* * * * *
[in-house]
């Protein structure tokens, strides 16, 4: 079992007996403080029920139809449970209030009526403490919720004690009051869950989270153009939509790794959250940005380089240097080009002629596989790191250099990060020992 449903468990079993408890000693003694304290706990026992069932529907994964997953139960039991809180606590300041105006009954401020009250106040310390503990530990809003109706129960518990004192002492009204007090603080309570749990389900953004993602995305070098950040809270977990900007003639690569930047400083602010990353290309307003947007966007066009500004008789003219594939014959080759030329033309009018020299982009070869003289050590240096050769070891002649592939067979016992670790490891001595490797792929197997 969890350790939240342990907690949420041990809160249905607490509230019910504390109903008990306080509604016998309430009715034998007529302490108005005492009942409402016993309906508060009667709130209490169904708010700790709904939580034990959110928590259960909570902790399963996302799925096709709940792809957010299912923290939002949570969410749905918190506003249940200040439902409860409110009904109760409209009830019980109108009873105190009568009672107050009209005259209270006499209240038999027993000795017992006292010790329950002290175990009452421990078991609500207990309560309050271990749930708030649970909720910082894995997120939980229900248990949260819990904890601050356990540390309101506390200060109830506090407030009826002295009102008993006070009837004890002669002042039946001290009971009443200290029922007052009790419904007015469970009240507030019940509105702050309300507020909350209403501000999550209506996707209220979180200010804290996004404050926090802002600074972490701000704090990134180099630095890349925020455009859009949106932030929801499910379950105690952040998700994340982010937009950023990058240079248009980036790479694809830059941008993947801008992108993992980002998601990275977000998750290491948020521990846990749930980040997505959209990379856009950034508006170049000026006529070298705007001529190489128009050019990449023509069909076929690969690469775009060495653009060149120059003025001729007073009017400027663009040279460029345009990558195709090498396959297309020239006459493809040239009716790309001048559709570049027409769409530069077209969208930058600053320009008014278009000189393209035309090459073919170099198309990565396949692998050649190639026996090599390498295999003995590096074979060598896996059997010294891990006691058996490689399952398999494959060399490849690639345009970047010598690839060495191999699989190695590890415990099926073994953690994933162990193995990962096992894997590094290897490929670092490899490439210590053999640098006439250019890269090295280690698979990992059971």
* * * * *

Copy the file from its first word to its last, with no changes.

[in-house]
């Protein structure tokens, strides 16, 4: 079992007996403080029920139809449970209030009526403490919720004690009051869950989270153009939509790794959250940005380089240097080009002629596989790191250099990060020992 449903468990079993408890000693003694304290706990026992069932529907994964997953139960039991809180606590300041105006009954401020009250106040310390503990530990809003109706129960518990004192002492009204007090603080309570749990389900953004993602995305070098950040809270977990900007003639690569930047400083602010990353290309307003947007966007066009500004008789003219594939014959080759030329033309009018020299982009070869003289050590240096050769070891002649592939067979016992670790490891001595490797792929197997 969890350790939240342990907690949420041990809160249905607490509230019910504390109903008990306080509604016998309430009715034998007529302490108005005492009942409402016993309906508060009667709130209490169904708010700790709904939580034990959110928590259960909570902790399963996302799925096709709940792809957010299912923290939002949570969410749905918190506003249940200040439902409860409110009904109760409209009830019980109108009873105190009568009672107050009209005259209270006499209240038999027993000795017992006292010790329950002290175990009452421990078991609500207990309560309050271990749930708030649970909720910082894995997120939980229900248990949260819990904890601050356990540390309101506390200060109830506090407030009826002295009102008993006070009837004890002669002042039946001290009971009443200290029922007052009790419904007015469970009240507030019940509105702050309300507020909350209403501000999550209506996707209220979180200010804290996004404050926090802002600074972490701000704090990134180099630095890349925020455009859009949106932030929801499910379950105690952040998700994340982010937009950023990058240079248009980036790479694809830059941008993947801008992108993992980002998601990275977000998750290491948020521990846990749930980040997505959209990379856009950034508006170049000026006529070298705007001529190489128009050019990449023509069909076929690969690469775009060495653009060149120059003025001729007073009017400027663009040279460029345009990558195709090498396959297309020239006459493809040239009716790309001048559709570049027409769409530069077209969208930058600053320009008014278009000189393209035309090459073919170099198309990565396949692998050649190639026996090599390498295999003995590096074979060598896996059997010294891990006691058996490689399952398999494959060399490849690639345009970047010598690839060495191999699989190695590890415990099926073994953690994933162990193995990962096992894997590094290897490929670092490899490439210590053999640098006439250019890269090295280690698979990992059971």